from russia with gloves


Connacht hop over the garden fence this weekend to play next-door neighbours Munster. Obviously, I’m speaking figuratively here. Galway to Limerick is a 196km, three-hour round trip through the fabled Fields of Athenry but look on the bright side: that’s still roughly 11,084kms shorter than their last away jaunt into Siberia so the chances of making it back to Galway within three days – no matter how long they stop off in Ennis for fish and chips on the way home – are probably better than evens. Rarely has a night out at Thomond Park felt more enticing.

Krasnoyarsk? No, I’d never heard of it either but they say it makes Galway feel like Goa. Apparently, you fly to Moscow, you refuel, you fly a further four thousand kilometres due east into Siberia on a line somewhere between Mongolia and the Gulag Archipelago and that’s Krasnoyarsk. How on earth a team – Enisei-STM – who live on the same longitude as Bangladesh qualify to play in the European Challenge Cup, I’m not too sure but – rather wonderfully – they do and they’re very happy about it, marking their auspicious debut last weekend with some pre-match Cossack dancing and a lusty ‘dobro pozhalovat’ for Connacht. The welcome was as warm as it got.

So here was the most westerly team in Europe taking on the most easterly, both of them in thermal scrum-caps and jockstraps lined with tin foil. ‘It was freakish,’ says Irish journalist, John Fallon, who was on the trip. ‘We’d been expecting temperatures of around minus four but when the game kicked off it was minus fourteen and when it finished it was minus twenty. Even the Russians were shivering. My tape recorder seized up; John Muldoon’s beard froze; AJ McGinty put some gel in his hair and it set like concrete. There’s a picture of the guys on the bench wrapped up in survival blankets. They look like a row of toddlers in pushchairs.’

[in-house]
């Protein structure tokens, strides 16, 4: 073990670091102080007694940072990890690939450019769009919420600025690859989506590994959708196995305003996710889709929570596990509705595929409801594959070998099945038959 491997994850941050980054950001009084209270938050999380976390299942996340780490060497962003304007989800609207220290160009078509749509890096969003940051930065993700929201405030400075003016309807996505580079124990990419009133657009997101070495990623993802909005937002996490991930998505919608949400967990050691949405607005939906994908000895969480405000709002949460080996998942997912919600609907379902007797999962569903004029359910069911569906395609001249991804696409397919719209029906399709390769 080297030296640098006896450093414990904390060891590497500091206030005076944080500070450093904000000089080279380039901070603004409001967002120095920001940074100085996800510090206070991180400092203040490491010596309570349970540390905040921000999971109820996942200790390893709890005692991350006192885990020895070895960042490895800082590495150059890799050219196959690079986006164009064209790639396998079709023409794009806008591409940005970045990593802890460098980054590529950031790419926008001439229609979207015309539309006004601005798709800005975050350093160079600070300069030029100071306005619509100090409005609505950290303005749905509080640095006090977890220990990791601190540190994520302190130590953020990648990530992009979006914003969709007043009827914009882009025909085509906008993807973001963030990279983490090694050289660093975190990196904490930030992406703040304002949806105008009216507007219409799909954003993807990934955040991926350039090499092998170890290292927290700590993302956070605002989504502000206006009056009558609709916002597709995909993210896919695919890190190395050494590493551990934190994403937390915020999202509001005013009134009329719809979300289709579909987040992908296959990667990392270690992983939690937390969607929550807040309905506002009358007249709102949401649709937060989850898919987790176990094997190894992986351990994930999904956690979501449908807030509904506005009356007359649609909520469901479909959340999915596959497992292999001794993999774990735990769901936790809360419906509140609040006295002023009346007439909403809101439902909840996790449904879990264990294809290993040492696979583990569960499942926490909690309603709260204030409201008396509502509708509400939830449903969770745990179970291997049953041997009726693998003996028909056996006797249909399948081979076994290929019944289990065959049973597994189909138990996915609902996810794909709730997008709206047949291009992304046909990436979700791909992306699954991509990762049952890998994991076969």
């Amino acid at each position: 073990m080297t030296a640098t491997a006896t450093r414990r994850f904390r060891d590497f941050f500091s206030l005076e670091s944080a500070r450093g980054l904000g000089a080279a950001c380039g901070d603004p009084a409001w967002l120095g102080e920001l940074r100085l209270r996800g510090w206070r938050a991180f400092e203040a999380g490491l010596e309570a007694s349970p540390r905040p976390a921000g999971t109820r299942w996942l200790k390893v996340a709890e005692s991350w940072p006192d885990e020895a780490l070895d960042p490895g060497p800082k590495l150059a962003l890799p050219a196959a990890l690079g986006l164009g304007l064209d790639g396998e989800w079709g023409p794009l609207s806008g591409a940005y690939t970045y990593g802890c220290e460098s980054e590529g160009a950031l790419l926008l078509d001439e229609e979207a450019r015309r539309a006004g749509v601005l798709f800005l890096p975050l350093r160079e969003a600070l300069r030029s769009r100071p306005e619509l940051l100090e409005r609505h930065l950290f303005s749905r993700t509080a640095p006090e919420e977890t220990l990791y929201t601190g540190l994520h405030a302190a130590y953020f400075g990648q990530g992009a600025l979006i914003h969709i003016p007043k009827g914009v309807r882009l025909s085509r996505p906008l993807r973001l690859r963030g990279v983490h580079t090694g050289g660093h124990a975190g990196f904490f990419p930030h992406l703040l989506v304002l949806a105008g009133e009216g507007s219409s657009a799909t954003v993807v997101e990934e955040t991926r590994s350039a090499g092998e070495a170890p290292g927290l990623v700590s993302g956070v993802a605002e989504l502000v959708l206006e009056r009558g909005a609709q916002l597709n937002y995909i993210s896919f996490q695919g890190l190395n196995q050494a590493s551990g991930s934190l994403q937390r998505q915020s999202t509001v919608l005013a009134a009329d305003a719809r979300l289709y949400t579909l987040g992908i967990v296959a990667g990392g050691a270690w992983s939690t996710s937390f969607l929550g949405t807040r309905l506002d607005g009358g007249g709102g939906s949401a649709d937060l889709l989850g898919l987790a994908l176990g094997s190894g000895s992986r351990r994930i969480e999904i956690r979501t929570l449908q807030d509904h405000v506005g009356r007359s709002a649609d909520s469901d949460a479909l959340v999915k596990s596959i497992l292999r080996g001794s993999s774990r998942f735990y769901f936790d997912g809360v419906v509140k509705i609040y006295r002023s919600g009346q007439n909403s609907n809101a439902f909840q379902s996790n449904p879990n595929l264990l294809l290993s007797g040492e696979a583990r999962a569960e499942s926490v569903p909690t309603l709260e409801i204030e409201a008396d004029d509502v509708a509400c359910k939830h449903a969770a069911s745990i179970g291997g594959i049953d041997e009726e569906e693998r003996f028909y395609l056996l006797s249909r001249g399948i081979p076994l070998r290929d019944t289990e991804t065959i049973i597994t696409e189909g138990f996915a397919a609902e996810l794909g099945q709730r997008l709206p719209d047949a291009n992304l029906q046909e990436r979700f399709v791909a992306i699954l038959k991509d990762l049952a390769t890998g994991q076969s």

Even so a bonus point 31-14 win, some lavish local hospitality and a bacchanalian post-match banquet revived spirits ahead of the flight home. Indeed, with the time difference, they should have been back in Shannon that very night; they finally rolled in sixty-six hours later. To summarise, the charter plane home developed a ‘technical fault’ which stranded them in Krasnoyarsk. On Sunday it became apparent that it wouldn’t be fixed until Wednesday so – after another night in another hotel in Siberia – the squad jumped on three separate flights to Moscow only to find their visas had expired and they couldn’t leave the country.

Fortunately the Irish Embassy pitched in to try to unravel several miles of the reddest of red tape while the boys settled down to another eight hours of cribbage in the Departures Hall. As John Muldoon tweeted from Sheremetyevo Airport; ‘Energy levels at an all-time low; BO levels at an all-time high’. Disloyally, Ally Muldowney added; ‘Still a happy camp but Kain Gleb is starting to lose his marbles ‪#bewareofthegleb.’ Frankly if that was all he was losing, he was doing well. Even Napoleon made it back from Russia quicker than this.